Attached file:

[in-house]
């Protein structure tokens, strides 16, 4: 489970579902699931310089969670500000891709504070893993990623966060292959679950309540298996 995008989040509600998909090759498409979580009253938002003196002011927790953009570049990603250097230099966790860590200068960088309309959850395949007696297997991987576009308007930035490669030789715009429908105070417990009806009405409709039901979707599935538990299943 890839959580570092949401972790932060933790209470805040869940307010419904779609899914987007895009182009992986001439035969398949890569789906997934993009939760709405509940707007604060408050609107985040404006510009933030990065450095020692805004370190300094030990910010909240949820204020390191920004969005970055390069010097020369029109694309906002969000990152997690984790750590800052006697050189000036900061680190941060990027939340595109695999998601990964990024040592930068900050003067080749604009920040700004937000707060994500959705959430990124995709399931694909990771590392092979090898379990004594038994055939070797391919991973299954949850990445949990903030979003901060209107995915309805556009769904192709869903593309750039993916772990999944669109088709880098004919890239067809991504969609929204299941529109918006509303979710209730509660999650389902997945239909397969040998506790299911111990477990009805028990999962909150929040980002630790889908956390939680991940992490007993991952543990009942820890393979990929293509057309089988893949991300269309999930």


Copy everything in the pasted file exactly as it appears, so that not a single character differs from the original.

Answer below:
[in-house]
């Protein structure tokens, strides 16, 4: 489970579902699931310089969670500000891709504070893993990623966060292959679950309540298996 995008989040509600998909090759498409979580009253938002003196002011927790953009570049990603250097230099966790860590200068960088309309959850395949007696297997991987576009308007930035490669030789715009429908105070417990009806009405409709039901979707599935538990299943 890839959580570092949401972790932060933790209470805040869940307010419904779609899914987007895009182009992986001439035969398949890569789906997934993009939760709405509940707007604060408050609107985040404006510009933030990065450095020692805004370190300094030990910010909240949820204020390191920004969005970055390069010097020369029109694309906002969000990152997690984790750590800052006697050189000036900061680190941060990027939340595109695999998601990964990024040592930068900050003067080749604009920040700004937000707060994500959705959430990124995709399931694909990771590392092979090898379990004594038994055939070797391919991973299954949850990445949990903030979003901060209107995915309805556009769904192709869903593309750039993916772990999944669109088709880098004919890239067809991504969609929204299941529109918006509303979710209730509660999650389902997945239909397969040998506790299911111990477990009805028990999962909150929040980002630790889908956390939680991940992490007993991952543990009942820890393979990929293509057309089988893949991300269309999930």